“He must,” said Timothy Tangs.

“Nonsense,” said Mr. Melbury, authoritatively, “he’s only a gentleman fond of science and philosophy and poetry, and, in fact, every kind of knowledge; and being lonely here, he passes his time in making such matters his hobby.”

“Well,” said old Timothy, “’tis a strange thing about doctors that the worse they be the better they be. I mean that if you hear anything of this sort about ’em, ten to one they can cure ye as nobody else can.”

“True,” said Bawtree, emphatically. “And for my part I shall take my custom from old Jones and go to this one directly I’ve anything the matter with me. That last medicine old Jones gave me had no taste in it at all.”

Mr. Melbury, as became a well-informed man, did not listen to these recitals, being moreover preoccupied with the business appointment which had come into his head. He walked up and down, looking on the floor — his usual custom when undecided. That stiffness about the arm, hip, and knee-joint which was apparent when he walked was the net product of the divers sprains and over-exertions that had been required of him in handling trees and timber when a young man, for he was of the sort called self-made, and had worked hard. He knew the origin of every one of these cramps: that in his left shoulder had come of carrying a pollard, unassisted, from Tutcombe Bottom home; that in one leg was caused by the crash of an elm against it when they were felling; that in the other was from lifting a bole. On many a morrow after wearying himself by these prodigious muscular efforts, he had risen from his bed fresh as usual; his lassitude had departed, apparently forever; and confident in the recuperative power of his youth, he had repeated the strains anew. But treacherous Time had been only hiding ill results when they could be guarded against, for greater accumulation when they could not. In his declining years the store had been unfolded in the form of rheumatisms, pricks, and spasms, in every one of which Melbury recognized some act which, had its consequence been contemporaneously made known, he would wisely have abstained from repeating.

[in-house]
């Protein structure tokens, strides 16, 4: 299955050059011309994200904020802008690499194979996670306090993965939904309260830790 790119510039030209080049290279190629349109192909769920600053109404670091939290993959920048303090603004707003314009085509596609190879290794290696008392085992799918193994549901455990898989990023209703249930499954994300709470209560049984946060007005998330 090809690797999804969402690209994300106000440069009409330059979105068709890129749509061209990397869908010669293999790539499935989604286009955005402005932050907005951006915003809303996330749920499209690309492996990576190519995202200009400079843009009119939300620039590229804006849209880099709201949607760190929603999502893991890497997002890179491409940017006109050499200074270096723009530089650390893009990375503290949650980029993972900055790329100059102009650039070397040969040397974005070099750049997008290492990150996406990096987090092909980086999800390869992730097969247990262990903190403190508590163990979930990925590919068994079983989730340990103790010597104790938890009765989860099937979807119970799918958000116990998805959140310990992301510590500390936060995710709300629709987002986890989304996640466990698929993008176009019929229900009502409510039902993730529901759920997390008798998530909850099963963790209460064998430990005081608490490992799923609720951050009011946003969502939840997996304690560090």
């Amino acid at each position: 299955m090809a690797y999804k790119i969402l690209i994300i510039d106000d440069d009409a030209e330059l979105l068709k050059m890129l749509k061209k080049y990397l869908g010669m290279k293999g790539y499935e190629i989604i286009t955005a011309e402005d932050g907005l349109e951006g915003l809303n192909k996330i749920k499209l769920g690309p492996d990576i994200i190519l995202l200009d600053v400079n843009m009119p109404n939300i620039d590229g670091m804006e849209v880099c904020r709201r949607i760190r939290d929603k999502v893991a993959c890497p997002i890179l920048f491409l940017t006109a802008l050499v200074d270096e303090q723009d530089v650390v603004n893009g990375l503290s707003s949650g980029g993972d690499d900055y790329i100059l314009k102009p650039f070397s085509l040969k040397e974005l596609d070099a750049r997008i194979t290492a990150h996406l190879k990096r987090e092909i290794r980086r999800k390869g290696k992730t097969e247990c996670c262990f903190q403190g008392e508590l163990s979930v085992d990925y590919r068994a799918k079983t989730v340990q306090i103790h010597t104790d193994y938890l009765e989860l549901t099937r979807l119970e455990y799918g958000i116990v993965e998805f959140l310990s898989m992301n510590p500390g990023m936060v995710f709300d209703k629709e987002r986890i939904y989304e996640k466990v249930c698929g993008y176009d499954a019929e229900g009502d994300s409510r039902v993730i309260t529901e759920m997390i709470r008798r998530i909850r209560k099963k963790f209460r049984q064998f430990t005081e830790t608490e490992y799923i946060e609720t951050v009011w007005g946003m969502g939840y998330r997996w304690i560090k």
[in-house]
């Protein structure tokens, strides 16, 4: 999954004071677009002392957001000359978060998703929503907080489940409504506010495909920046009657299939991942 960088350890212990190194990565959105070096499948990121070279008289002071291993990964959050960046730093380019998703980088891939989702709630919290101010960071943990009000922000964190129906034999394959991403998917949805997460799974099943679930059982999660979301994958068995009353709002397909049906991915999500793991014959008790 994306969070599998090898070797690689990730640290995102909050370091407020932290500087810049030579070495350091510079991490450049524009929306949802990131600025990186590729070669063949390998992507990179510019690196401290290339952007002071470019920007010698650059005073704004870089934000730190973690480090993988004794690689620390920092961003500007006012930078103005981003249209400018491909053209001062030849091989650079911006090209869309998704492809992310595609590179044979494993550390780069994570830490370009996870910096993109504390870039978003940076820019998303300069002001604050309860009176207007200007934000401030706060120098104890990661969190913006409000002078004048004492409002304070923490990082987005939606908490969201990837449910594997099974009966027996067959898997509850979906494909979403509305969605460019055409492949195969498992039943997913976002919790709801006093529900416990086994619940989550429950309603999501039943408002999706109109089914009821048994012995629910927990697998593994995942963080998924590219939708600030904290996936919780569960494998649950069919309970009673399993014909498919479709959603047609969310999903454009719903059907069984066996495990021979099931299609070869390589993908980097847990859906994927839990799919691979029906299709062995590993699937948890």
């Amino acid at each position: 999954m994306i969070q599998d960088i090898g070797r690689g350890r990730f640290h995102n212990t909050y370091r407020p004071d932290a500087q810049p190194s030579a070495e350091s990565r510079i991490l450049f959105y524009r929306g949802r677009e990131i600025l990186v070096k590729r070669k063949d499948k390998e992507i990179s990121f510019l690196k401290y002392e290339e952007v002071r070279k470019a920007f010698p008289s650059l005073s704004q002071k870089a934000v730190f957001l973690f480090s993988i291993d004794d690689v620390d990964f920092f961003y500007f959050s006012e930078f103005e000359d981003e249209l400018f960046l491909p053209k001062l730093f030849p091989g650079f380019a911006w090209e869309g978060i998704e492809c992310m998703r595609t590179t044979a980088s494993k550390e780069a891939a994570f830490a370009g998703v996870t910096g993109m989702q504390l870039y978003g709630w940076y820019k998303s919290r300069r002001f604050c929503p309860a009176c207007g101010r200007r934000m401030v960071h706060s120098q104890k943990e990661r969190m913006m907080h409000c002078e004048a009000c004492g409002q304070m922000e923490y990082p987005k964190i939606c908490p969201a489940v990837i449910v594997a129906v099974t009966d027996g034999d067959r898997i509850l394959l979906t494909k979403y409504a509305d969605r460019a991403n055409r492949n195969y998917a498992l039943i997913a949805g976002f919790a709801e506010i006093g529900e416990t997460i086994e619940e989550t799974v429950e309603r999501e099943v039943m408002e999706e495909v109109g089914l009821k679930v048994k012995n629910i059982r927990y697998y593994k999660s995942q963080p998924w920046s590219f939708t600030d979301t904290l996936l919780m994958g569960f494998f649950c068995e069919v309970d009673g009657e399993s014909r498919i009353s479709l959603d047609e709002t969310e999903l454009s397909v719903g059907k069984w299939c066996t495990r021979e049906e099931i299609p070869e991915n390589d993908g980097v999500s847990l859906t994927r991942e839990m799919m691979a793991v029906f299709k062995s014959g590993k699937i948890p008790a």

On a summons by Grammer Oliver to breakfast, he left the shed. Reaching the kitchen, where the family breakfasted in winter to save house-labor, he sat down by the fire, and looked a long time at the pair of dancing shadows cast by each fire-iron and dog-knob on the whitewashed chimney-corner — a yellow one from the window, and a blue one from the fire.

“I don’t quite know what to do today,” he said to his wife at last. “I’ve recollected that I promised to meet Mrs. Charmond’s steward in Round Wood at twelve o’clock, and yet I want to go for Grace.”

“Why not let Giles fetch her by himself? ’Twill bring ’em together all the quicker.”

“I could do that — but I should like to go myself. I always have gone, without fail, every time hitherto. It has been a great pleasure to drive into Sherton, and wait and see her arrive; and perhaps she’ll be disappointed if I stay away.”

“Yon may be disappointed, but I don’t think she will, if you send Giles,” said Mrs. Melbury, dryly.

“Very well — I’ll send him.”